Munson as Yankees manager? Could’ve happened
Diana Munson talked about an interesting topic before last night’s Thurman Munson awards dinner in Manhattan: had the tragic 1979 plane accident never occurred, George M. Steinbrenner had been touting Munson as a future manager, and he almost certainly would have received a chance to run the Yankees at some point.
“George said positively, he was grooming him,” Diana Munson said. “And I always laugh. I’d say, ‘How many times do you think George would have fired him?’
“They had that relationship anyway. It was almost like a father-son kind of deal. Thurman trusted him, believed in his business mind, and he would go up and throw out ideas. He’d put his feet up on the desk and act like a big shot. George got a kick out of that, because people didn’t do that to George. That’s my not-politically correct husband.”
Would Munson’s name have been called instead of the choices to come in the 1980s like Dick Howser, Gene Michael, Bob Lemon, Billy Martin, Yogi Berra, Lou Piniella, Dallas Green and Bucky Dent? It’s likely. Munson was already experiencing significant injury problems by 1979, and though he could have played a few more seasons, his catching days were coming to a close.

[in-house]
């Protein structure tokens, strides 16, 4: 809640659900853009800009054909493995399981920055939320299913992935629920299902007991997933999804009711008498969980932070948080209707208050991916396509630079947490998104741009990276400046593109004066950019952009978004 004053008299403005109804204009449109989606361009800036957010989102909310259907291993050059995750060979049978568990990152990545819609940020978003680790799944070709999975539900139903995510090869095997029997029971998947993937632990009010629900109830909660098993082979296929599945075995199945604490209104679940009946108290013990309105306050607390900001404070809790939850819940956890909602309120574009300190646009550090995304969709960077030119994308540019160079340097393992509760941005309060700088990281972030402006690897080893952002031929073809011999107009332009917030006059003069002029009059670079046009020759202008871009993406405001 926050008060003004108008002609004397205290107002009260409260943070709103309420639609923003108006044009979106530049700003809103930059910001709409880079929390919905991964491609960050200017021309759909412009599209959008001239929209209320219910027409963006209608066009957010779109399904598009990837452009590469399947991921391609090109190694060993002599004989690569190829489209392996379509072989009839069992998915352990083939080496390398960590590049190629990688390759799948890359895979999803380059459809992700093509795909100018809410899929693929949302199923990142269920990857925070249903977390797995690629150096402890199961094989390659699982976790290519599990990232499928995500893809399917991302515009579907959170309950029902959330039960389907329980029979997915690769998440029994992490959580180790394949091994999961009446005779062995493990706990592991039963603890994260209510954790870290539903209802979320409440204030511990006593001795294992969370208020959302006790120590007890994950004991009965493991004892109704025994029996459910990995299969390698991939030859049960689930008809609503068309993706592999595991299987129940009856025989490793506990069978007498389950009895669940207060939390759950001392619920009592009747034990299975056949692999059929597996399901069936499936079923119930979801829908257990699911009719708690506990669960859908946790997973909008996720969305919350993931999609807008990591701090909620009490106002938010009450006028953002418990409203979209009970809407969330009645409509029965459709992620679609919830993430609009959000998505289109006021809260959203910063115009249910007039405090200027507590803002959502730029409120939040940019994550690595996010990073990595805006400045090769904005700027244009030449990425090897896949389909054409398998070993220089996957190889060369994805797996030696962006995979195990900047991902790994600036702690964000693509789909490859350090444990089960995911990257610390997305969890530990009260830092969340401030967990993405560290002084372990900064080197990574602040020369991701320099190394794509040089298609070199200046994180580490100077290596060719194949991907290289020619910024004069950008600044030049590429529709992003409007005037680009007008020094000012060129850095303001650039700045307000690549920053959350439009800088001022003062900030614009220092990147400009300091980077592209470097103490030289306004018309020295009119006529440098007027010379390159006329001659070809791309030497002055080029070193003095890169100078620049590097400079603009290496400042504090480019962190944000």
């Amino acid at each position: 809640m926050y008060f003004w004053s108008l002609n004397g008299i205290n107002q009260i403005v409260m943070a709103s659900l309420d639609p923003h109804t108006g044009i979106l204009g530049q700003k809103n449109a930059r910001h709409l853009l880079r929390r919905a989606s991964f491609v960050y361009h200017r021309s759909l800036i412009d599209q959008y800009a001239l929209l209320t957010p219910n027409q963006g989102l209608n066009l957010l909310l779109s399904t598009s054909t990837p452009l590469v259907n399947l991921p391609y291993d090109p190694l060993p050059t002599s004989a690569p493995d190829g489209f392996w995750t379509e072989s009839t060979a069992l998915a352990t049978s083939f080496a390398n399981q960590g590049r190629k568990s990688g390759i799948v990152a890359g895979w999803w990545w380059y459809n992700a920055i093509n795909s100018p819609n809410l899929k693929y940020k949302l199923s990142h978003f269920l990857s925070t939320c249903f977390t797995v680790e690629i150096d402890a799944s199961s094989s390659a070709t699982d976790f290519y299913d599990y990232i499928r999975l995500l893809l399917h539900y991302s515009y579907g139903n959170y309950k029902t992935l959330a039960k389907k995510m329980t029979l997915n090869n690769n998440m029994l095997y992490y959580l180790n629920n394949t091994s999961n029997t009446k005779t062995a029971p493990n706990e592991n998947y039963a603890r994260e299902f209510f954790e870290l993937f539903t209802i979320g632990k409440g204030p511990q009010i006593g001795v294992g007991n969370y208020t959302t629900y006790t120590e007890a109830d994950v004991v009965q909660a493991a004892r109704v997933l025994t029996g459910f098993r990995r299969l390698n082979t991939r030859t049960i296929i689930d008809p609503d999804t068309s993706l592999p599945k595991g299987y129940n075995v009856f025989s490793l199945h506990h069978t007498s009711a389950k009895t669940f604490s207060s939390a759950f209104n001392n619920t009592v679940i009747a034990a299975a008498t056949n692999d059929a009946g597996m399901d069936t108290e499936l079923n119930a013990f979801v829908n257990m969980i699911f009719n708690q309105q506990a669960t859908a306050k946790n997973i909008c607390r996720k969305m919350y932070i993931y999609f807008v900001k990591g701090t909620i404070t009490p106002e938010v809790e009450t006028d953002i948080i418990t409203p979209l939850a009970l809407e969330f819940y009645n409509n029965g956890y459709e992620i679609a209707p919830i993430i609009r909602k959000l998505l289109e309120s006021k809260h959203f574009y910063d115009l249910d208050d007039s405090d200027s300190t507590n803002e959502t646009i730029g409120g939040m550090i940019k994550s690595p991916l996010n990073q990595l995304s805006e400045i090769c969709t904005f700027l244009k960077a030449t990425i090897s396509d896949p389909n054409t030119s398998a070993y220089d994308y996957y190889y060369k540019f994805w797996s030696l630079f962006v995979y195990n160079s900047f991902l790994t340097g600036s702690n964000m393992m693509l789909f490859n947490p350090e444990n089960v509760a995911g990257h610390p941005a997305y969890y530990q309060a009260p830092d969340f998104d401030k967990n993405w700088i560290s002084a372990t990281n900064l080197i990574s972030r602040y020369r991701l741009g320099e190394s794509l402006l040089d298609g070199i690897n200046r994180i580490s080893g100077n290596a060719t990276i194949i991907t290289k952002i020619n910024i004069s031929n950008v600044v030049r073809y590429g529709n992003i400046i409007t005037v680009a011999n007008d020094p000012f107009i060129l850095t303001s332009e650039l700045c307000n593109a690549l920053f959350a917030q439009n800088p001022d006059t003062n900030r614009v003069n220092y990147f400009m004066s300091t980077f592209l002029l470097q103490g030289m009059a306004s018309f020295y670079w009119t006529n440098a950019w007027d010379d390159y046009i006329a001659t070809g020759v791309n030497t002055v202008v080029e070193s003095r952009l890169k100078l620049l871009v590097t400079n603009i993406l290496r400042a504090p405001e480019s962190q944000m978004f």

In the 2009 biography, ‘Munson: The Life and Death of a Yankees Captain,’ author Marty Appel writes that as Steinbrenner was cycling through managers, Munson’s name would have come up unless he was already managing somewhere else – Munson did sometimes threaten that the Indians were more convenient to his Ohio home – or if he was making enough money outside baseball that he would not have wanted to deal with the travel of a season.
The book notes that Steinbrenner told Munson during Spring Training in 1979, “Learn everything you can, because you’re going to be my manager someday.”